Musical Imperfections

I’ve always considered a musical mistake to be the most dreaded thing – the scourge of any performance. That’s a difficult standard for someone like myself of only moderate playing ability. Regardless, in the past I would throw out or erase any piece of recorded music that bore the unpardonable sin of even a single erroneous note. Well, that attitude has changed, to the point that I now find a minor mistake a pleasant thing, a comforting signature of warm breathing humanity.

Modern music – especially of the synthesizer genre – is exceedingly robotic in its technical precision because it is robotic in the literal sense. Most often, at least some aspect of a piece or song is triggered with an inhuman precision by a sequencer, looper, or drum machine. This pushes “perfection” in a cold and dispassionate direction, one which seems especially misplaced in music.

Yes, classical musicians will exhaust themselves with endless hours of practicing, in striving to “perfect” a performance. But the result is still only a relative perfection that is in no way perfunctory or mechanical. It still will breathe with such elements as rubato, accent, dynamics, and other spontaneous aspects of interpretation. But machines can’t interpret; as mere inanimate objects, they lack nuances, unless those nuances are pre-programmed. And a pre-programmed nuance is just that.

Like every other serious musician, I practice in order to avoid making mistakes in a performance or recording. But here and there, a tiny little imperfection appears. It might be a slightly delayed key strike, or a subtle wrong note that could be excused, say, as a grace note. My point is, in my own music or someone else’s, if the imperfection is slight enough, it now has the appeal of evidence that such music was made by a human being – a warm, breathing, thinking, feeling, loving, and most imperfect human being. And I really like the charm of that evidence. I despise the perfections of machines and computers, the exacting rhythms and note strikes, the flawless scales and arpeggios. I prefer music that breaths with a familiar and forgivable humanity; that is, a sentient musician whose very minor errors warm the cockles of my heart.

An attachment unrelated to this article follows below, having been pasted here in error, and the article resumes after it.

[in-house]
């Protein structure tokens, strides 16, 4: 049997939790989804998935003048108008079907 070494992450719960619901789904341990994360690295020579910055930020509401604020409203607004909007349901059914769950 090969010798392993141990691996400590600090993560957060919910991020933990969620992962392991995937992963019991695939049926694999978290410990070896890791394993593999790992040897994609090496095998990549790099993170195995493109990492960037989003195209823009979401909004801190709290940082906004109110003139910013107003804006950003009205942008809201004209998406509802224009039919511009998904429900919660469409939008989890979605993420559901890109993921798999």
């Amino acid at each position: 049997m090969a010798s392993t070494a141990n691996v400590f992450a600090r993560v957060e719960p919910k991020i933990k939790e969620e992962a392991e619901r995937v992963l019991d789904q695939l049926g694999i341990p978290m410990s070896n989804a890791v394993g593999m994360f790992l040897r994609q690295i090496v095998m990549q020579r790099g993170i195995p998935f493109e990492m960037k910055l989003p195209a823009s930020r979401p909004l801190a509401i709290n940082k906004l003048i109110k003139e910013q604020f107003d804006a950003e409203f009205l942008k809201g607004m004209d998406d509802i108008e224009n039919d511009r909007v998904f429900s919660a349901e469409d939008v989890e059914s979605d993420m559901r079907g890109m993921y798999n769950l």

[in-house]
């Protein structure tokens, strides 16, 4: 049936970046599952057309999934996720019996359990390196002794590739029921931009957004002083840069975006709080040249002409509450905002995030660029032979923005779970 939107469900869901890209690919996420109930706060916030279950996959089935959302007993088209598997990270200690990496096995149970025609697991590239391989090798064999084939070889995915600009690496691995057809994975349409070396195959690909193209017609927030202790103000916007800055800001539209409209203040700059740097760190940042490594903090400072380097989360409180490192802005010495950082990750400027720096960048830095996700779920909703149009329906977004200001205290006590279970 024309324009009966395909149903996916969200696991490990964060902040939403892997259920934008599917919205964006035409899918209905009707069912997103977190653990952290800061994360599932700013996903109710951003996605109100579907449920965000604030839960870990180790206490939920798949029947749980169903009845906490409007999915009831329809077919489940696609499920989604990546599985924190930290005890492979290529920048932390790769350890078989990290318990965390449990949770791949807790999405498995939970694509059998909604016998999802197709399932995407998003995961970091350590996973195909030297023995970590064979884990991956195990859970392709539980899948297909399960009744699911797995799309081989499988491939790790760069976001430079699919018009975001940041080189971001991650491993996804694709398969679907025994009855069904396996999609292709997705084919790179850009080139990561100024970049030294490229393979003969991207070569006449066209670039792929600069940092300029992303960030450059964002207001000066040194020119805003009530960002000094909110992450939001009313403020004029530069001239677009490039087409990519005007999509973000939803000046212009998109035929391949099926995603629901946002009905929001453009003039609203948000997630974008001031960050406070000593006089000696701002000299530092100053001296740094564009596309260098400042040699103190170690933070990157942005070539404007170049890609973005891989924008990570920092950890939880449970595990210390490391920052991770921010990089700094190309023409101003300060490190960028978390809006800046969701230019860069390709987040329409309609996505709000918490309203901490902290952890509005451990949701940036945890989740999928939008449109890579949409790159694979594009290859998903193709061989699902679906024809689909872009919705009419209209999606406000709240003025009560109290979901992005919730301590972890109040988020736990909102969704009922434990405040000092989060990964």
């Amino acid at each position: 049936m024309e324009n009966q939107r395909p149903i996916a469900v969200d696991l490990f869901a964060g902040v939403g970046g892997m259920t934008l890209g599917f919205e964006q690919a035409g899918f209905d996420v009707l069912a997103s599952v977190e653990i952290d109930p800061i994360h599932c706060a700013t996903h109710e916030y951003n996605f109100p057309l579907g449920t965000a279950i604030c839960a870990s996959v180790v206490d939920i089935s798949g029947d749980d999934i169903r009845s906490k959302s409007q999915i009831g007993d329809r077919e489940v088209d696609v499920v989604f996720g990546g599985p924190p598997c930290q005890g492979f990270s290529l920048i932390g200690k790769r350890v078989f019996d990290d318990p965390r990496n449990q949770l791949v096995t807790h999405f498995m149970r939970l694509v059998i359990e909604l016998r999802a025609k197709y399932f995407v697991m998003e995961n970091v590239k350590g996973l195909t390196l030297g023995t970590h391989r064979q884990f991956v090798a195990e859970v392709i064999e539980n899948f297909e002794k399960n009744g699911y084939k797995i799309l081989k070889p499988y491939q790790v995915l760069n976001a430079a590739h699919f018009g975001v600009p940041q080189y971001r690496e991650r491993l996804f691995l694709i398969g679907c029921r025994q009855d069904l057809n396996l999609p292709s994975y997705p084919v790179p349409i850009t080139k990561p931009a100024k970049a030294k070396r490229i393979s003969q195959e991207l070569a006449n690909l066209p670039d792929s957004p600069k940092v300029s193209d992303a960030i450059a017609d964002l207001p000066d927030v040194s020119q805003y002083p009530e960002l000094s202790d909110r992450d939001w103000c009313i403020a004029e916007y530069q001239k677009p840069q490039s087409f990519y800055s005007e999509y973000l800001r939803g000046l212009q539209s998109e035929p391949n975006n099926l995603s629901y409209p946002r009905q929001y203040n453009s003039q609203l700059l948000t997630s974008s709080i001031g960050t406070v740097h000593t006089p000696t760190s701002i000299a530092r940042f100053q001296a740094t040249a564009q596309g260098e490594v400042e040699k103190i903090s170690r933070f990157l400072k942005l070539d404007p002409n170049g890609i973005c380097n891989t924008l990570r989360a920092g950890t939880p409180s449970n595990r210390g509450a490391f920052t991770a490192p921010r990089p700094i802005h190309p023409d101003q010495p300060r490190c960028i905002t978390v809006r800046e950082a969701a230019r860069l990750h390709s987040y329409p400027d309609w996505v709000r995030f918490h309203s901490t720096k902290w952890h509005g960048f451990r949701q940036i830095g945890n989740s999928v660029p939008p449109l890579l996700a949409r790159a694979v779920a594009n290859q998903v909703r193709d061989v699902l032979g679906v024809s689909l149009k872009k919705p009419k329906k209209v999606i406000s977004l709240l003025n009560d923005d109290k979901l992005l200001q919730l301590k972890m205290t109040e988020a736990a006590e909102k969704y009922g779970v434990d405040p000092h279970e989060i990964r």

You can purchase some of my material on Bandcamp:



One thought on “Musical Imperfections

  1. A friend once told me “Perfection is the enemy of excellence.” As a classical musician myself, I have wasted so much time striving to reach that perfect take. Great article and a good reminder that excellence is achievable even in the midst of imperfections.

    Liked by 1 person

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